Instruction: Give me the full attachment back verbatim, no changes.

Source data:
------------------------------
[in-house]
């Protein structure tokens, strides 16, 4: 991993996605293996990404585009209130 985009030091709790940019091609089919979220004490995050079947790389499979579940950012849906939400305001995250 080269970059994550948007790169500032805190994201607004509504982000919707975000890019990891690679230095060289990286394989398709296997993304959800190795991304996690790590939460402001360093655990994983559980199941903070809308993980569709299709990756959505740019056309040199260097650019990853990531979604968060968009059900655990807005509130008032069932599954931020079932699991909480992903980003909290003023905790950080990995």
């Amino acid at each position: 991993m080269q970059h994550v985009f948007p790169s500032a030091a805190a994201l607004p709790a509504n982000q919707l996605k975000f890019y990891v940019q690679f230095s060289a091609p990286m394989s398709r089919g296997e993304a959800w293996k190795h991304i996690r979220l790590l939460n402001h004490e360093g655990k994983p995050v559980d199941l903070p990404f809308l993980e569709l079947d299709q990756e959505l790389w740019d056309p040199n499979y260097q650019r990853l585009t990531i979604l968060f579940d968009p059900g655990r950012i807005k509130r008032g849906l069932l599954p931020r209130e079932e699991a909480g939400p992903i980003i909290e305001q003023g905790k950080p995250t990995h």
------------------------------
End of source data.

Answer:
[in-house]
């Protein structure tokens, strides 16, 4: 991993996605293996990404585009209130 985009030091709790940019091609089919979220004490995050079947790389499979579940950012849906939400305001995250 080269970059994550948007790169500032805190994201607004509504982000919707975000890019990891690679230095060289990286394989398709296997993304959800190795991304996690790590939460402001360093655990994983559980199941903070809308993980569709299709990756959505740019056309040199260097650019990853990531979604968060968009059900655990807005509130008032069932599954931020079932699991909480992903980003909290003023905790950080990995």
């Amino acid at each position: 991993m080269q970059h994550v985009f948007p790169s500032a030091a805190a994201l607004p709790a509504n982000q919707l996605k975000f890019y990891v940019q690679f230095s060289a091609p990286m394989s398709r089919g296997e993304a959800w293996k190795h991304i996690r979220l790590l939460n402001h004490e360093g655990k994983p995050v559980d199941l903070p990404f809308l993980e569709l079947d299709q990756e959505l790389w740019d056309p040199n499979y260097q650019r990853l585009t990531i979604l968060f579940d968009p059900g655990r950012i807005k509130r008032g849906l069932l599954p931020r209130e079932e699991a909480g939400p992903i980003i909290e305001q003023g905790k950080p995250t990995h």